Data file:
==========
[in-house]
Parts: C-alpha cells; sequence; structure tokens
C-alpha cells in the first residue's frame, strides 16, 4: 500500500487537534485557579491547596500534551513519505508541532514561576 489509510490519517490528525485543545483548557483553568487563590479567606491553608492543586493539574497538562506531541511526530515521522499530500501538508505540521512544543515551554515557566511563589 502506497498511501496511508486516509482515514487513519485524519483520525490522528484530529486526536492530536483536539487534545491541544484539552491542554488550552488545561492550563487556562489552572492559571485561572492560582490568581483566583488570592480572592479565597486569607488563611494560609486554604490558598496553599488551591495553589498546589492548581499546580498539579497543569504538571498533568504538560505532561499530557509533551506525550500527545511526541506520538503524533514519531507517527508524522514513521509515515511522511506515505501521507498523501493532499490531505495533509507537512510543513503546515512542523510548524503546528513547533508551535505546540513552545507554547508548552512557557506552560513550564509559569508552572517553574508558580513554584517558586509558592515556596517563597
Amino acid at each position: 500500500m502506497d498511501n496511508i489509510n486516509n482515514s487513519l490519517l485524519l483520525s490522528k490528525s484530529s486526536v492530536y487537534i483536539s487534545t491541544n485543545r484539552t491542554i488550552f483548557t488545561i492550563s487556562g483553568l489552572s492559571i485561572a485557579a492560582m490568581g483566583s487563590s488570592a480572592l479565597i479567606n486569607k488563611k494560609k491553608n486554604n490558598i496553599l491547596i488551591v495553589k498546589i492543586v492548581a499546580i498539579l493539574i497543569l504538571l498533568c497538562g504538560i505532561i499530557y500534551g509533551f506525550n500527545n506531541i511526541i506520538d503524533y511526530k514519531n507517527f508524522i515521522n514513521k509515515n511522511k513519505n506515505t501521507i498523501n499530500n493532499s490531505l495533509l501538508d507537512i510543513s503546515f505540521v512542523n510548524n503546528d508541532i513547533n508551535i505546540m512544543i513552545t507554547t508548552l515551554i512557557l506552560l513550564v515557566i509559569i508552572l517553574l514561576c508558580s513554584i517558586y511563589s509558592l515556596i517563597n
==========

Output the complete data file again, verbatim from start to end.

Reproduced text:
[in-house]
Parts: C-alpha cells; sequence; structure tokens
C-alpha cells in the first residue's frame, strides 16, 4: 500500500487537534485557579491547596500534551513519505508541532514561576 489509510490519517490528525485543545483548557483553568487563590479567606491553608492543586493539574497538562506531541511526530515521522499530500501538508505540521512544543515551554515557566511563589 502506497498511501496511508486516509482515514487513519485524519483520525490522528484530529486526536492530536483536539487534545491541544484539552491542554488550552488545561492550563487556562489552572492559571485561572492560582490568581483566583488570592480572592479565597486569607488563611494560609486554604490558598496553599488551591495553589498546589492548581499546580498539579497543569504538571498533568504538560505532561499530557509533551506525550500527545511526541506520538503524533514519531507517527508524522514513521509515515511522511506515505501521507498523501493532499490531505495533509507537512510543513503546515512542523510548524503546528513547533508551535505546540513552545507554547508548552512557557506552560513550564509559569508552572517553574508558580513554584517558586509558592515556596517563597
Amino acid at each position: 500500500m502506497d498511501n496511508i489509510n486516509n482515514s487513519l490519517l485524519l483520525s490522528k490528525s484530529s486526536v492530536y487537534i483536539s487534545t491541544n485543545r484539552t491542554i488550552f483548557t488545561i492550563s487556562g483553568l489552572s492559571i485561572a485557579a492560582m490568581g483566583s487563590s488570592a480572592l479565597i479567606n486569607k488563611k494560609k491553608n486554604n490558598i496553599l491547596i488551591v495553589k498546589i492543586v492548581a499546580i498539579l493539574i497543569l504538571l498533568c497538562g504538560i505532561i499530557y500534551g509533551f506525550n500527545n506531541i511526541i506520538d503524533y511526530k514519531n507517527f508524522i515521522n514513521k509515515n511522511k513519505n506515505t501521507i498523501n499530500n493532499s490531505l495533509l501538508d507537512i510543513s503546515f505540521v512542523n510548524n503546528d508541532i513547533n508551535i505546540m512544543i513552545t507554547t508548552l515551554i512557557l506552560l513550564v515557566i509559569i508552572l517553574l514561576c508558580s513554584i517558586y511563589s509558592l515556596i517563597n